Prices? H1 for about Euro 1.700 and H2 for about Euro 2.500 - at the show it's not always easy to be sure if prices are to be intended V.A.T. included (and, if so, they calculate it with the German 19% rate).
I am very sorry that I wasn't able to shoot any decent picture of the turntables, that deserve to be seen, so, please, visit the companys website, where you'll find good, real photos, and not my horrible attempts.
Arakas, Mr. Grunewald's company, produces sound mirrors. Those tiles, covered with a special material, are designed to intercept the indirect sound emanating from loudspeakers and properly reflect it back towards the listener, instead of letting it go cahotically against room walls. The aim is to create a predetermined soundfield into which the listener is immersed.
There are two models. The "basic" treatment can be obtained using the round ones, for about Euro 1.300 each, that must be placed, using its dedicated support, on the top wall of the loudspeaker and must be aimed where you prefer (Mr. Grunwald sells you an accessory that allows you to mount a laser beam on its disc). The upgrade models, squared, for about Euro 960 each, must be hung on the room walls in the positions indicated by the company. After mounting the two discs on each loudspealers, the upgrade path starts with one squared tile placed on the room wall behind the loudspeakers, midway between them; then you can add two more square tiles, each placed on the same wall, halfway between the former and each loudspeaker, but this time at tweeter level; lastly you can place two mirrors at the opposite angles of the room, behind the listener (aiming at which, the laser beam comes very handy).
I stayed very skeptical, but Mr.Grunewald firmly believes in his acoustic treatment.
Fulianty Audio is a polish company that developed his own headphone amplifier.
Nothing strange, you'd say - "personal listening" is a growing audio sector since some time, now, and the so called headamp have become a common piece of gear. This, though, is particular. Its banal (or arrogant) name is "The Headphone Amplifier". It is a device, all in all, very old-stylish. It's just an anlog amplifier: it doesn't have a DAC, it doesn't take care of digital signals, it doesn't elaborate anything - just three analog inputs, one line output, one headphone output and, on the front panel, one knob to select inputs and one knob to adjust volume. That's it. But here are the unusual things. Input and output stages are tubbed, and the valves provided are all NOS (the output tube is a 300B). Power supply is internal, and it's linear (not switching). The chassis, holding all circuits, is said to perform as a Faraday cage.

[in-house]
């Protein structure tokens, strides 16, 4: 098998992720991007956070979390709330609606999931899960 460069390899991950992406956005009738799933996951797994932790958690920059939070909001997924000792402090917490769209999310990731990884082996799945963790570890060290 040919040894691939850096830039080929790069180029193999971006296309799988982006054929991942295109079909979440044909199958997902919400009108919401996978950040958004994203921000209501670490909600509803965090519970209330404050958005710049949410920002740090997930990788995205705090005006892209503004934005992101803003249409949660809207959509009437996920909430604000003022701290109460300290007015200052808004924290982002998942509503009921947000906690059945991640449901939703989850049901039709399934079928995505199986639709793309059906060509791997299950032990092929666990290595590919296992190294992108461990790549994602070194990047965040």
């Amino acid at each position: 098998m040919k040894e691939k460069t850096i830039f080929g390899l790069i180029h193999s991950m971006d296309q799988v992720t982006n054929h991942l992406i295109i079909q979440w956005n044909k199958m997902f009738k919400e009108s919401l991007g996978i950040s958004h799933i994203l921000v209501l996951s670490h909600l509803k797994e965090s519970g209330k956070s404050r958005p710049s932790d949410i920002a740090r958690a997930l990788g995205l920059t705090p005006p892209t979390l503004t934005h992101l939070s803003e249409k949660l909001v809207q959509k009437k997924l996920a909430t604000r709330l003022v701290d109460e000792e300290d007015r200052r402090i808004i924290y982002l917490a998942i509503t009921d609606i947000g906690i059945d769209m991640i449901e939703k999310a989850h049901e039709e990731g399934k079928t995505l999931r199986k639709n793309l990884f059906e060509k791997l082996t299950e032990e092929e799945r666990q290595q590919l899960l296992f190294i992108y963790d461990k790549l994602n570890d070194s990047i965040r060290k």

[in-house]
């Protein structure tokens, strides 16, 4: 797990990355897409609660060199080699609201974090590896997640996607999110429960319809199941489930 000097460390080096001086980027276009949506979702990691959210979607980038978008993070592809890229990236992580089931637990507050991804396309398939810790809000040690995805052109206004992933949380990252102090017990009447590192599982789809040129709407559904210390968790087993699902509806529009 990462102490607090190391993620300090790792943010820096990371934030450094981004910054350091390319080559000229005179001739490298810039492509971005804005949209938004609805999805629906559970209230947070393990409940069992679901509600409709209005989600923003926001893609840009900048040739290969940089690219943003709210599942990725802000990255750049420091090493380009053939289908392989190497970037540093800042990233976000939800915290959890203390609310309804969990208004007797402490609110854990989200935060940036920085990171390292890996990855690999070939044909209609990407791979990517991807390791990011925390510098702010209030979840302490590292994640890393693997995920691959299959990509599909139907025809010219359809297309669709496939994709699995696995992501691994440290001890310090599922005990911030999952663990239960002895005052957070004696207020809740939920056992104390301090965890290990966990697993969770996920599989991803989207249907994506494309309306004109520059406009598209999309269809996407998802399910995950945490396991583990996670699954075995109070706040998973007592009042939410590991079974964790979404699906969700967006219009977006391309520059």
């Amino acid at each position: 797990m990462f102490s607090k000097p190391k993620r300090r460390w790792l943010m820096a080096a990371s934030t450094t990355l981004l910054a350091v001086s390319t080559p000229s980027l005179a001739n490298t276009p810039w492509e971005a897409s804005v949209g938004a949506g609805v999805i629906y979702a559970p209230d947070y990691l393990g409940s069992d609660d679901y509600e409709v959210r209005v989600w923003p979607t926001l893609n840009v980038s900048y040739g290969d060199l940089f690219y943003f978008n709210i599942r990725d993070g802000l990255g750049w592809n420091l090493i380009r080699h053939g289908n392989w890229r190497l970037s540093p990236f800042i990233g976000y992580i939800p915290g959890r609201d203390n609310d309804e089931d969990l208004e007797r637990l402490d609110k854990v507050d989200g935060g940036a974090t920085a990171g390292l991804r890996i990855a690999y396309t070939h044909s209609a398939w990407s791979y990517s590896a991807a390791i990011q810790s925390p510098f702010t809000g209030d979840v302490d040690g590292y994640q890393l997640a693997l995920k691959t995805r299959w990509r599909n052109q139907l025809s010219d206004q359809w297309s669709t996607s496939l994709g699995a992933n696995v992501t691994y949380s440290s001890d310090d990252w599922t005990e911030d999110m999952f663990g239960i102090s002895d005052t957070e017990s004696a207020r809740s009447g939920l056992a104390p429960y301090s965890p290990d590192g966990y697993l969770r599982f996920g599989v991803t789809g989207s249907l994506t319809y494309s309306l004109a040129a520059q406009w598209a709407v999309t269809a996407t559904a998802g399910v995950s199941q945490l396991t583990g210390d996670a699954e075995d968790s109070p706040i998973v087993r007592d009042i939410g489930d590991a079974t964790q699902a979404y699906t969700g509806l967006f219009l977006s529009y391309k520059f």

Cabling is of the point-to-point type. The device is customizable: if you don't plan to use some inputs, they can be omitted; as well as they can mount XLR connectors instead of the normally provided RCAs (but the circuit it's not balanced). Also aesthetics is out of the ordinary in relation to an ordinary headamp: the front fascia is made of Cortén steel.
Last, if you communicate which headhone you will use the amp with, they accordingly adjust the output stage impedance, for a dedicated match. Price? Euro 5.500, but they already said this is going to raise. Of course, they sell direct.
Operly is a company I don'think is very young, since they exposed their Intelligence III, described just as "the new generation of our full-range speakers". Anyway, it's a single-driver loudspeaker; the driver is charged by a C-shaped folded horn, with a wide mouth. It is an unusual shape, so you'd better watch the following picture.
They use a Visaton driver, but they heavily modify it, starting from the inner mebrane (that I initially misinterpreted as a whizzer cone, but it isn't).
Asked price? Just Euro 27.000/pair.
Houchmand is another company that produces a loudspeaker, but it's totally different. It's an active loudspeaker, with streaming functions (thus, inside there's a DAC, too), with a rigid and traditionally shaped cabinet, but finished in precios metal or piano lacquer.
So, either substance and appearance, although such a particular choice of coating with gold or platinum could turn some nose up. It obviously is a rich man's stuff, and the asked price is Euro 65.000/pair. A start-up company with a very precise marketing strategy...
Bausound is another company exhibiting a loudspeaker, this time very unconventional. It's a big cube, with round corners and black or white walls. The face firing towards the listening area sports a center-placed tweeter surrounded by four woofer, whose mounting plane is folded by 30 degrees relative to the (imaginary) tweeter's baffle. Here, too, a picture is worth more than one thousand words.